“What’s this, Mama?”
“It’s from Daddy. It’s our anniversary. I think he got the occasion wrong.”
She could have interpreted the flowers as a message from Daddy about the quality of their marriage, but she decided that it was a mistake.
When Daddy came home, he saw the flowers, looked at Mama, and they both burst out laughing.
Each anniversary after that, he gave her jewelry or a significant gift PLUS a plastic or silk purple flower. She kept each one of those flowers.
After Daddy died, my brother continued to give her a purple flower on their anniversary. He would put it at her door, ring the doorbell and run fast to his car and drive away. She was thrilled.
What could have been a catastrophe became an annual memorial to their love.
Mama chose to listen with her heart, and she chose to love Daddy’s gift of funeral flowers.
Bottom line. It’s all our decision—how do we wish to look at events? Do we want to look at them positively?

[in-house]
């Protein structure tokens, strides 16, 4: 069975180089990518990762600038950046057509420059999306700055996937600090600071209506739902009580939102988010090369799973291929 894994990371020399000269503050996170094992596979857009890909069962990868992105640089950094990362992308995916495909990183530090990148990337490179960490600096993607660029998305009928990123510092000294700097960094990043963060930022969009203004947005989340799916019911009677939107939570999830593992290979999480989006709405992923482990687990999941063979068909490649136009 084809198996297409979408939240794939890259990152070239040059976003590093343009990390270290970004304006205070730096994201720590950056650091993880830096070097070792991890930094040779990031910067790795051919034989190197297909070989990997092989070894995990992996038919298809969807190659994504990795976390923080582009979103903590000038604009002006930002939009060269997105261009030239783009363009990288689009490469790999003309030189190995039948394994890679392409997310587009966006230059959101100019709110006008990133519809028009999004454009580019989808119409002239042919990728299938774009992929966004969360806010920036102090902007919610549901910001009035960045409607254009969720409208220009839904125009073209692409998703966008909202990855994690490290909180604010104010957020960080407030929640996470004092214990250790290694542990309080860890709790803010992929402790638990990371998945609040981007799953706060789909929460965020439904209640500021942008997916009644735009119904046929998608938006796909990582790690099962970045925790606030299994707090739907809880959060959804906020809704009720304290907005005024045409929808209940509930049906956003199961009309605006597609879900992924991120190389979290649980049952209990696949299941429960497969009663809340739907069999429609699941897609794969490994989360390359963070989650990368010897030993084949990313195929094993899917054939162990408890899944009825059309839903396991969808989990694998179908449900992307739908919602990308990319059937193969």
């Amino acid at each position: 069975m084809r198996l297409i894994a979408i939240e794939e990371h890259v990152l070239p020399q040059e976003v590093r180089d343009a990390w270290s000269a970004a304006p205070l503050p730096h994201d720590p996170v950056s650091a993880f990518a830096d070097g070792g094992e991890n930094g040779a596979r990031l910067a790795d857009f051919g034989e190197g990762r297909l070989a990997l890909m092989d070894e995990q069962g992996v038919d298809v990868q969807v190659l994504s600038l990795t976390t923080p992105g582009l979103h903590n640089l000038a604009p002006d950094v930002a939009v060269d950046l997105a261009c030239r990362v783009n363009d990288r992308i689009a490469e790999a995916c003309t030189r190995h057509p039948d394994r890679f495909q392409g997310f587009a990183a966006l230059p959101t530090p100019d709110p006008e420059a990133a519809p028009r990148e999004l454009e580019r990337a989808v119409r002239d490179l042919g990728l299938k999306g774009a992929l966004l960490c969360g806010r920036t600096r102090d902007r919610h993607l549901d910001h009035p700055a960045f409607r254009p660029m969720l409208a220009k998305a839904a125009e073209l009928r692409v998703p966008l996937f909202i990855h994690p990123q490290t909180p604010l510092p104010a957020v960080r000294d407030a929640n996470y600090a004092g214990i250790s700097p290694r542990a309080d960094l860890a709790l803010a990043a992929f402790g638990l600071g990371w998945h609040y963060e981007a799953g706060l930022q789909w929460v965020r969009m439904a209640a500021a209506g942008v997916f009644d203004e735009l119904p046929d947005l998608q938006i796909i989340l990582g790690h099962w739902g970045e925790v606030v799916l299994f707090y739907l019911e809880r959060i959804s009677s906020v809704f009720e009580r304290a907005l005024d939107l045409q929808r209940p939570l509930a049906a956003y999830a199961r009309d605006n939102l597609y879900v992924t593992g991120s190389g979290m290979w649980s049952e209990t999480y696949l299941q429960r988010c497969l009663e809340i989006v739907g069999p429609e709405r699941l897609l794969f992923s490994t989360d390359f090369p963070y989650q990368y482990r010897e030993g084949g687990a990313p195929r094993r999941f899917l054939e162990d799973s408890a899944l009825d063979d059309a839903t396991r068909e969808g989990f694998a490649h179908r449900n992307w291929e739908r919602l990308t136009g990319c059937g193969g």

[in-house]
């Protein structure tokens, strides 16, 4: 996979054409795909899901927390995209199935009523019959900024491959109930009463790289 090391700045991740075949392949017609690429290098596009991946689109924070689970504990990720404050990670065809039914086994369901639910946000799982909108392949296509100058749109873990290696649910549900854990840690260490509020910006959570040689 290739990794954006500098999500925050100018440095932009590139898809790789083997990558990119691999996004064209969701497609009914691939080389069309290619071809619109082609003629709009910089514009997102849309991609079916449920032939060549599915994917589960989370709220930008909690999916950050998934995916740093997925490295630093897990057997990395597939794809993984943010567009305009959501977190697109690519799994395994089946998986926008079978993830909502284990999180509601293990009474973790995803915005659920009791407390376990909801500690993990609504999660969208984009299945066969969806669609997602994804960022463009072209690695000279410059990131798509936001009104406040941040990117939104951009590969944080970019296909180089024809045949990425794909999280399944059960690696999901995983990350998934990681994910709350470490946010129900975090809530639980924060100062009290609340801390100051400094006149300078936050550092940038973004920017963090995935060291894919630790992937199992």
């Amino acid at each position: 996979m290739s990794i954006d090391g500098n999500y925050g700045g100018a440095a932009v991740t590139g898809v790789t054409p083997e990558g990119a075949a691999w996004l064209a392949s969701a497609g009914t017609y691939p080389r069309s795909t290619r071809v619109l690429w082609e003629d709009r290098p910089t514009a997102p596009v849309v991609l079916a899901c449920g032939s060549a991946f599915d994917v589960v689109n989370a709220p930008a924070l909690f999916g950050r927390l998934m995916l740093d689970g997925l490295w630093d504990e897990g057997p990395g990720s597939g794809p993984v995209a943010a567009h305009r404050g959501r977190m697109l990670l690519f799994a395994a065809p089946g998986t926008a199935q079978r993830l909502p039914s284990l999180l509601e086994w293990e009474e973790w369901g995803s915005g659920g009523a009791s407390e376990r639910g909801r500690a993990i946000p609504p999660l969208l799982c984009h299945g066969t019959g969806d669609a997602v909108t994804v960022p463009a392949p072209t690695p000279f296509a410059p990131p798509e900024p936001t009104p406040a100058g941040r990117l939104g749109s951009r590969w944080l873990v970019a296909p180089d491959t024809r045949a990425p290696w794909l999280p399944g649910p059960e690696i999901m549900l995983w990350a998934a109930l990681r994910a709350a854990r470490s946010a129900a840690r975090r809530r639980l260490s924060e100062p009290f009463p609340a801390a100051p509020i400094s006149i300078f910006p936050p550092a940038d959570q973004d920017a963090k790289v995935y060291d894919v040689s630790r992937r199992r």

Maybe turn them into opportunities to play or cherish a moment that could have been a disaster?
Do we listen with our hearts to the intent of the moment?
We can turn those moments into funny moments or cherished moments. Or we can be disappointed, upset, and feel bad – ignoring the intent.
“Incline your ear and hear the words of the wise,
And apply your heart to my knowledge;” Proverbs 22:17
Listening and applying understanding to our hearts takes effort. First, it requires us to stop judgment before it begins. It asks, what was my spouse’s intention? Did he mean to make me feel good? Probably.
“So then, my beloved brethren, let every man be swift to hear, slow to speak, slow to wrath;” James 1:19
“Hear” means to seek to understand, to consider the meaning.
Notice, that we’re to be quick to hear or strive to understand the meaning of a comment or a moment, and what? SLOW to speak or respond.
I like to tell people that when we have an experience that is not positive, we have a choice. I try to practice this:
- Take a deep breath
- Lower my shoulders
- Exhale as I consider how the moment, the comment could be interpreted as positive.